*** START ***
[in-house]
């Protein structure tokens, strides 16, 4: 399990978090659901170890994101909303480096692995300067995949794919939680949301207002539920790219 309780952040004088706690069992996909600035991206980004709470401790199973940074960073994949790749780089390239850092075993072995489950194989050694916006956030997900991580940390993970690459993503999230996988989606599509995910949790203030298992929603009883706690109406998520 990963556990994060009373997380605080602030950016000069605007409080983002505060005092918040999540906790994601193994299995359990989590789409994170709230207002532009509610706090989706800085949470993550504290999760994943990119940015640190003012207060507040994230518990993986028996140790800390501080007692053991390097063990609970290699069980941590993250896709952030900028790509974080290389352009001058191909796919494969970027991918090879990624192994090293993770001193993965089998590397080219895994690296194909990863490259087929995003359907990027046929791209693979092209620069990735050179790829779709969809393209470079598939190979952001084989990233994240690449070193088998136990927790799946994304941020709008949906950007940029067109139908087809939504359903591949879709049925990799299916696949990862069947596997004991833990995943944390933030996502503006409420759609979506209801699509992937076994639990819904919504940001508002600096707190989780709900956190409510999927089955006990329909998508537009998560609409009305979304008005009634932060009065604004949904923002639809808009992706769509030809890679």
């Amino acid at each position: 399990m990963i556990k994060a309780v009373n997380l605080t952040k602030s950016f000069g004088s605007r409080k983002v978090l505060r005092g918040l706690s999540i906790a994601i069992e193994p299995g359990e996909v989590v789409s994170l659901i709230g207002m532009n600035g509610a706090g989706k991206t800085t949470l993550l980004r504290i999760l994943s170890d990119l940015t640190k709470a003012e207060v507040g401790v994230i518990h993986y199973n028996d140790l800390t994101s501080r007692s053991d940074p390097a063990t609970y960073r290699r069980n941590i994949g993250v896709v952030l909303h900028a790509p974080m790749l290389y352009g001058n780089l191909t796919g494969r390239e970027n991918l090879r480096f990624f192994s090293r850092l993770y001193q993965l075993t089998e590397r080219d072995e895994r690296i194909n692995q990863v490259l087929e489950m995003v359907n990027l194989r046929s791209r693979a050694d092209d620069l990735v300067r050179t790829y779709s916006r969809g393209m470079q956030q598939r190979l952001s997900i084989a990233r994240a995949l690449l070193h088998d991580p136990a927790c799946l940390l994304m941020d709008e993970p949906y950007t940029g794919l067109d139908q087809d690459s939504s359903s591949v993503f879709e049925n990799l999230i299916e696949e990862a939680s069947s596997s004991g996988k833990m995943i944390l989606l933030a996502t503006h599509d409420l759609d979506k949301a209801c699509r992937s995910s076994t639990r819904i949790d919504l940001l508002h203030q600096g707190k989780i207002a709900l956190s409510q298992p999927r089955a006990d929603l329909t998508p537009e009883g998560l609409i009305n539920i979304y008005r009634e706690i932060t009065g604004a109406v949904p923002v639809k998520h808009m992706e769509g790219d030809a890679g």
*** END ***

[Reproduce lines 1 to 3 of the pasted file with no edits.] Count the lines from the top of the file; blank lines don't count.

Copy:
[in-house]
């Protein structure tokens, strides 16, 4: 399990978090659901170890994101909303480096692995300067995949794919939680949301207002539920790219 309780952040004088706690069992996909600035991206980004709470401790199973940074960073994949790749780089390239850092075993072995489950194989050694916006956030997900991580940390993970690459993503999230996988989606599509995910949790203030298992929603009883706690109406998520 990963556990994060009373997380605080602030950016000069605007409080983002505060005092918040999540906790994601193994299995359990989590789409994170709230207002532009509610706090989706800085949470993550504290999760994943990119940015640190003012207060507040994230518990993986028996140790800390501080007692053991390097063990609970290699069980941590993250896709952030900028790509974080290389352009001058191909796919494969970027991918090879990624192994090293993770001193993965089998590397080219895994690296194909990863490259087929995003359907990027046929791209693979092209620069990735050179790829779709969809393209470079598939190979952001084989990233994240690449070193088998136990927790799946994304941020709008949906950007940029067109139908087809939504359903591949879709049925990799299916696949990862069947596997004991833990995943944390933030996502503006409420759609979506209801699509992937076994639990819904919504940001508002600096707190989780709900956190409510999927089955006990329909998508537009998560609409009305979304008005009634932060009065604004949904923002639809808009992706769509030809890679």
């Amino acid at each position: 399990m990963i556990k994060a309780v009373n997380l605080t952040k602030s950016f000069g004088s605007r409080k983002v978090l505060r005092g918040l706690s999540i906790a994601i069992e193994p299995g359990e996909v989590v789409s994170l659901i709230g207002m532009n600035g509610a706090g989706k991206t800085t949470l993550l980004r504290i999760l994943s170890d990119l940015t640190k709470a003012e207060v507040g401790v994230i518990h993986y199973n028996d140790l800390t994101s501080r007692s053991d940074p390097a063990t609970y960073r290699r069980n941590i994949g993250v896709v952030l909303h900028a790509p974080m790749l290389y352009g001058n780089l191909t796919g494969r390239e970027n991918l090879r480096f990624f192994s090293r850092l993770y001193q993965l075993t089998e590397r080219d072995e895994r690296i194909n692995q990863v490259l087929e489950m995003v359907n990027l194989r046929s791209r693979a050694d092209d620069l990735v300067r050179t790829y779709s916006r969809g393209m470079q956030q598939r190979l952001s997900i084989a990233r994240a995949l690449l070193h088998d991580p136990a927790c799946l940390l994304m941020d709008e993970p949906y950007t940029g794919l067109d139908q087809d690459s939504s359903s591949v993503f879709e049925n990799l999230i299916e696949e990862a939680s069947s596997s004991g996988k833990m995943i944390l989606l933030a996502t503006h599509d409420l759609d979506k949301a209801c699509r992937s995910s076994t639990r819904i949790d919504l940001l508002h203030q600096g707190k989780i207002a709900l956190s409510q298992p999927r089955a006990d929603l329909t998508p537009e009883g998560l609409i009305n539920i979304y008005r009634e706690i932060t009065g604004a109406v949904p923002v639809k998520h808009m992706e769509g790219d030809a890679g």